The Chairman: The hon. Gentleman has misdirected himself. He cannot discuss the amendment tabled by the right hon. Member for Skipton and Ripon, but he can raise it himself.

Mr. Drew: Thank you for drawing that to my attention, Mr. Hurst. I do not want to spend long on the amendment, but it is useful that that point has been made, because the report said that we must at least try to go through the process of having a consensual debate. It will be difficult because the opposing forces are entrenched, but that does not mean that everybody is entrenched. One may be able to draw from that debate some facts that need to be highlighted to establish clarity on the issue, which is why today's debate is so important.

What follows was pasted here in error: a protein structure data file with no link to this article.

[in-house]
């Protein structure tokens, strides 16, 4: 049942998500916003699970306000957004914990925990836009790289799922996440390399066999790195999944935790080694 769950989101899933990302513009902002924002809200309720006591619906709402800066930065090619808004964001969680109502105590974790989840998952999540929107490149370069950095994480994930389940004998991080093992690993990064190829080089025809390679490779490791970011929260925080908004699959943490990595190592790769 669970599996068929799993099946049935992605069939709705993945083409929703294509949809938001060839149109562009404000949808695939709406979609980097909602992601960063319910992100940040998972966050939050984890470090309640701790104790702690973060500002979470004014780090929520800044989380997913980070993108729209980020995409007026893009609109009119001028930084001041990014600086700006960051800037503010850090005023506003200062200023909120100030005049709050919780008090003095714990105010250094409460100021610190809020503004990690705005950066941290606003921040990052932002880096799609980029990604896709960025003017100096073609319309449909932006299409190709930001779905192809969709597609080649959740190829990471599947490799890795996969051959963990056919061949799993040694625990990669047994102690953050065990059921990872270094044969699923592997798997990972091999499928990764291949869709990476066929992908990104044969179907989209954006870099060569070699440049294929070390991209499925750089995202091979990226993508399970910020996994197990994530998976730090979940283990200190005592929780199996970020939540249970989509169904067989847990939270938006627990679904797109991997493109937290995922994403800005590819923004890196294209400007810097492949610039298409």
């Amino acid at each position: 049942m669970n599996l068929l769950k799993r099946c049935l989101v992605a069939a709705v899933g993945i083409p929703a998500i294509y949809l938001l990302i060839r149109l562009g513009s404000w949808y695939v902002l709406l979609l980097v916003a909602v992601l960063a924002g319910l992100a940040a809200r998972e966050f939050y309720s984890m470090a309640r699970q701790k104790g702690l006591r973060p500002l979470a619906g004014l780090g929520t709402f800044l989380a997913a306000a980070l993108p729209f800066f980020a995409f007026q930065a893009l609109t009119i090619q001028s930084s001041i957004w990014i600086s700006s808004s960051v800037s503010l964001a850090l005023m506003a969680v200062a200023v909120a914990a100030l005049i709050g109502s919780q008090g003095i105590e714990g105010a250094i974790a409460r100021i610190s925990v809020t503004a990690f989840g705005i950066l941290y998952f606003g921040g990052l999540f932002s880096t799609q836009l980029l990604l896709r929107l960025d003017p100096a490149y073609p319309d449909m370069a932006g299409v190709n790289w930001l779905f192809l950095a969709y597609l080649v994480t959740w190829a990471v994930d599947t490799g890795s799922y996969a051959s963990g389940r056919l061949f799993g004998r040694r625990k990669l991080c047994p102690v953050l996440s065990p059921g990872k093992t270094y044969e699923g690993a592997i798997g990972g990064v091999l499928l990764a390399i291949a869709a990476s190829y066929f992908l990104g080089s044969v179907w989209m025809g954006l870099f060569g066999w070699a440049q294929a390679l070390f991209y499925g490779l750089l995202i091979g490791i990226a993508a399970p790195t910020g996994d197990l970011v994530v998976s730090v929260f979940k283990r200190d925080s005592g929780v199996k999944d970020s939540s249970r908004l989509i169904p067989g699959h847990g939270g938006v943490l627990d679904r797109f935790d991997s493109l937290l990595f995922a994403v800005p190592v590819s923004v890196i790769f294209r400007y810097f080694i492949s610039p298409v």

I am not sure whether I fully understand the Government's stance, nor what the Commission has been saying; I only know what I have read about the European Parliament's subsequent action. In many respects, I welcome what it did because it further hardened the approach to the matter, but it has not gone far enough. I believe, perhaps naively, that there is such a thing as a GM-free product, and the public are looking for such products. Today's press release from the Food Standards Agency poured scorn on many of the labels that the public are expected to read and understand, and says that labels should be much clearer. We could achieve that by stating that food is GM free, rather than trying to limit or graduate genetically modified products. As the right hon. Member for Fylde alluded to, that is like arguing about how many angels can dance on the point of a pin. We should both mean and do what we say.